David Blech, the long-dethroned "King of Biotech," will spend the next three years in a low-security prison in Fort Dix, NJ, after a federal appeals court tossed out claims that the judge presiding over his case had been biased against him.
The once enormously wealthy biotech investor--who helped start Celgene ($CELG), Alexion ($ALXN), Ariad ($ARIA) and Icos as he wore the crown unofficially handed to him by his admirers--tried hard to wrestle out of a four-year prison sentence for his second conviction on securities fraud. As he did the first time around, Blech pleaded that he was bipolar and that his mental ailment had pushed him further and further down the wrong road. Along the way a biotech fortune that once earned him entry to Forbes' list of the 400 richest Americans was frittered away, leaving a few long-shot gambles on biotech companies on the table as he made the trip to prison.
But while Blech managed to get off with probation for his first conviction, there was no way out for the second go-round on charges that he manipulated the stock price of two biotech companies.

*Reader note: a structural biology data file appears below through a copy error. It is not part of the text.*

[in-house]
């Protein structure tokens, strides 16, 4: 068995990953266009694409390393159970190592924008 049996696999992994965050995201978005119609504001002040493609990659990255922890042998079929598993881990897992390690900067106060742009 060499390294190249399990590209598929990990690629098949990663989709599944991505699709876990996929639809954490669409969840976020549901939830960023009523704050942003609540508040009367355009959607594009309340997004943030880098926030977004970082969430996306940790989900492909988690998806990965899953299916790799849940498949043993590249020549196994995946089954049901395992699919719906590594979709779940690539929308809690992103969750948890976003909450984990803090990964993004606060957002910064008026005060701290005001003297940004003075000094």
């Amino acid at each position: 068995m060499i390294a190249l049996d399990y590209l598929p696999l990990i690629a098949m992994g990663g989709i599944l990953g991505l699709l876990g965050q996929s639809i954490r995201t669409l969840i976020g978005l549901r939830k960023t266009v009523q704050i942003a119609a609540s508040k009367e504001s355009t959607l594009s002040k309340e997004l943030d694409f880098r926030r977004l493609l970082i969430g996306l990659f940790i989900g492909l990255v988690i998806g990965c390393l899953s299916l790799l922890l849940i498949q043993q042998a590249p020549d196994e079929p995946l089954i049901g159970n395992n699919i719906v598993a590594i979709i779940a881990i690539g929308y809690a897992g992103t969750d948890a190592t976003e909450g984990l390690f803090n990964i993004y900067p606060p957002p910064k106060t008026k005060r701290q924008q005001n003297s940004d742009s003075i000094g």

Blech based his appeal on some remarks made by his judge, Colleen McMahon, who noted that "we let people like you get away with things that we don't let poor black drug addicts" get away with, according to Reuters. But the appeals court concluded that while some of the remarks may have been ill-conceived, they didn't mean that Blech--who is white and Jewish--had been unconstitutionally sentenced based on race.
At the time he went to prison, Blech was holding on to a stake in a penny stock company, Intellect Neurosciences, an OTC biotech valued at a little more than $1 million. He was also millions of dollars in debt, looking for one more big score to get him out of his financial bind.
- here's the story from Reuters
NYT: Blech says he could have been a biotech billionaire
Biotech financier Blech gets jail time in 'No mercy' sentence
Biotech 'gambler' Blech loses big in securities scam